Adobe utilises a process that is aimed at inculcating employee and supervisor conversations towards engagement and empowerment. The practice which is in vogue since 2012, includes setting priorities, understanding the role of HR and providing resources, and, has resulted in a ten percent jump in employees indicating that the prevailing system of feedback aids their performance.
That performance reviews are no longer a one-time event, and, a system of continuous feedback works to enhance employees’ performance has been derived from global giants such as Airbnb, Facebook, Google etc. With such a premise to performance, leading companies in India have completely steered away from Bell Curve since force-fitting employee performance has gained significance. These companies have started making use of quarterly feedbacks and real time performance monitoring to assess employee performance.
Ideally, performance management should happen every day. Maybe we will not like it if our boss waits until the time of appraisal to point out our flaws, which may well have been communicated to us a lot earlier on a timely basis, and, could have benefitted both the organisation and the employee. It was estimated by Josh Bersin, Principal, Bersin by Deloitte, that 70% of MNCs are moving away from the outdated approach of annual reviews to manage performance. Many technology firms such as Dell, Microsoft and Adobe are leading the way. Even GE has decided to drop the bell curve and use some real time performance management tools. The research has identified that an estimated 52% companies conduct annual performance reviews.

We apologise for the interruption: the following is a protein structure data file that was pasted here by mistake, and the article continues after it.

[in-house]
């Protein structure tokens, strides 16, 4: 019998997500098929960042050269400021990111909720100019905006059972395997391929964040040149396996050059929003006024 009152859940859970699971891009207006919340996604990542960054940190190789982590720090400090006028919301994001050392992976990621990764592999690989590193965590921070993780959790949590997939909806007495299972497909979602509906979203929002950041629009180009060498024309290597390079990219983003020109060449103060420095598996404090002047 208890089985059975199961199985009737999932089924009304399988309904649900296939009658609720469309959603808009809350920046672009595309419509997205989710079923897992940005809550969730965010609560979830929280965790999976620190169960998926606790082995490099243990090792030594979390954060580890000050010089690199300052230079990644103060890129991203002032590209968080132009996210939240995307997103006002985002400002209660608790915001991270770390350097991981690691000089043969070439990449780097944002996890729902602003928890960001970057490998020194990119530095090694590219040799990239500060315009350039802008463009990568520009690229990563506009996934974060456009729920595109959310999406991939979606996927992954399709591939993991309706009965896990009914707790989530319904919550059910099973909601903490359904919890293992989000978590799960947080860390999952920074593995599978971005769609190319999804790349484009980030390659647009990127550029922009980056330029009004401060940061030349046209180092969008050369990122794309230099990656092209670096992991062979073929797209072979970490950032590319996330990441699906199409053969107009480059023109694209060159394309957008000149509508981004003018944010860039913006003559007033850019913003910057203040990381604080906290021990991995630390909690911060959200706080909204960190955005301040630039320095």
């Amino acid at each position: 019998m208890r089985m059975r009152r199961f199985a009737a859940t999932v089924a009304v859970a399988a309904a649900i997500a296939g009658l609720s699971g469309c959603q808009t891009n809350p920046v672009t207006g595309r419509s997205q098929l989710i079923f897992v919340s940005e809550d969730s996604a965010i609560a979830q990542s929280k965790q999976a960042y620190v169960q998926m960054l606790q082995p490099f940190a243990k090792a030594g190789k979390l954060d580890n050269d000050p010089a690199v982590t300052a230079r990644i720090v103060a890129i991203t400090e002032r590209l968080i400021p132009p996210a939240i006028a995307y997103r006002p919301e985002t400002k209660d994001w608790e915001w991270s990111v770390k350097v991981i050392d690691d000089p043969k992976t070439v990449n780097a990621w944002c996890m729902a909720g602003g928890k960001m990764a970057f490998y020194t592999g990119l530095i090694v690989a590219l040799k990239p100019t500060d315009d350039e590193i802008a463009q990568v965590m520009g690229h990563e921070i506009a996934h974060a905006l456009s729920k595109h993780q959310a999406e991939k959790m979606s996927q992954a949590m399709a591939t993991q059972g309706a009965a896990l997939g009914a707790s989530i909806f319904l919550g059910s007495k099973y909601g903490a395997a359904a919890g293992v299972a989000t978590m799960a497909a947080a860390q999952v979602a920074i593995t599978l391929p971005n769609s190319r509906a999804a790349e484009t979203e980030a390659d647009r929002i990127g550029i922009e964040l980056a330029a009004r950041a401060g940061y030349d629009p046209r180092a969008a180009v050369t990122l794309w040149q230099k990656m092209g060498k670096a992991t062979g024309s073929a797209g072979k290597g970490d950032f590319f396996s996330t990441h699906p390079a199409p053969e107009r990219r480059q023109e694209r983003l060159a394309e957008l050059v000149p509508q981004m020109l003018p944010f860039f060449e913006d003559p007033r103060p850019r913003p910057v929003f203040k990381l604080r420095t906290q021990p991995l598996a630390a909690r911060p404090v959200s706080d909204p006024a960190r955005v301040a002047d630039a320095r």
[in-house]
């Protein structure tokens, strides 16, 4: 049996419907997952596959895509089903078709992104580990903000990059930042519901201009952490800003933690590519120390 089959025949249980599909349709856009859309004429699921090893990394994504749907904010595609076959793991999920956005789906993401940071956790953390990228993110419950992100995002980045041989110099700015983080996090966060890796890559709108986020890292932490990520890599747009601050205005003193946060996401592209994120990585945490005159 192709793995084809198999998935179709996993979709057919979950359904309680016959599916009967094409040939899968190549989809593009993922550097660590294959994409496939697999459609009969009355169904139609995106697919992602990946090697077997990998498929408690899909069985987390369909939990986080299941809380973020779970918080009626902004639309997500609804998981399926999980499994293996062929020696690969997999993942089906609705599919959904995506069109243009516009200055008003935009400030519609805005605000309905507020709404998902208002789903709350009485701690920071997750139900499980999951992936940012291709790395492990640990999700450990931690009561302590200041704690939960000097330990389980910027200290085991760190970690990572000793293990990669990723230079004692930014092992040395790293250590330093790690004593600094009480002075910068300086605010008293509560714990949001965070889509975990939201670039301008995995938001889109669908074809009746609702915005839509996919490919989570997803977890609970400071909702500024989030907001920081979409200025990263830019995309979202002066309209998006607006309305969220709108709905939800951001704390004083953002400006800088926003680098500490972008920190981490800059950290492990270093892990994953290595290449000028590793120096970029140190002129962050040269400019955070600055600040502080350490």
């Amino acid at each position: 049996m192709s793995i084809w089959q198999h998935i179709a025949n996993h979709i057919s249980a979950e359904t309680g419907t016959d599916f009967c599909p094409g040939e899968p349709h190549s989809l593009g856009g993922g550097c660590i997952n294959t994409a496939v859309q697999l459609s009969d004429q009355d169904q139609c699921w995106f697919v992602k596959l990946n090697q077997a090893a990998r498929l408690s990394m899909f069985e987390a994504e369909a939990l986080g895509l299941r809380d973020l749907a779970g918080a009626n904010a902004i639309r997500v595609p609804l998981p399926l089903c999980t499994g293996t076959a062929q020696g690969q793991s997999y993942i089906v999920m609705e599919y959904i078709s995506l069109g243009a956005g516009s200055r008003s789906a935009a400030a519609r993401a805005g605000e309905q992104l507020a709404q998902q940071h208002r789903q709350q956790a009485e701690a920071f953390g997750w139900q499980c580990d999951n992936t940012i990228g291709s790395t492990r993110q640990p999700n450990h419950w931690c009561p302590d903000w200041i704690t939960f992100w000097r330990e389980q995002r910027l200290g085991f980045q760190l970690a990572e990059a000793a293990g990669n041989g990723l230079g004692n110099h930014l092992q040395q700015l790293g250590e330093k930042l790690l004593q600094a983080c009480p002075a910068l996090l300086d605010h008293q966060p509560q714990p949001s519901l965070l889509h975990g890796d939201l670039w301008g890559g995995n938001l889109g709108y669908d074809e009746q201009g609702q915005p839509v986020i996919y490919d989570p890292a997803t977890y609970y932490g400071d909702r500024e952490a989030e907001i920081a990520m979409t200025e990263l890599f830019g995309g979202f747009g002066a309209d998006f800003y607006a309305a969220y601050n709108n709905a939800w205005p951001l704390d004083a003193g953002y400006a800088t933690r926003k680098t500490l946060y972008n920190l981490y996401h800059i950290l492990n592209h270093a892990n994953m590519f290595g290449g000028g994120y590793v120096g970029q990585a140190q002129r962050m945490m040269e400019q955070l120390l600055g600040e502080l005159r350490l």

On a fine Thursday around 3.00 P.M., there is a knock on the Manager’s door -
Zoya: May I come in?
Manager: Hi Zoya. How are you?
Zoya: I am doing great, but to be honest, I’m a little tense and nervous at the moment!
Manager: (Smiles) I understand Zoya, That’s absolutely normal. I get tense before my reviews too. Zoya, we highly appreciate the contributions you have made so far- the way you handle our customers have been well applauded. You were able to handle customers in a variety of situations. And, you also ensure that the work environment is good, and the office a good place to work.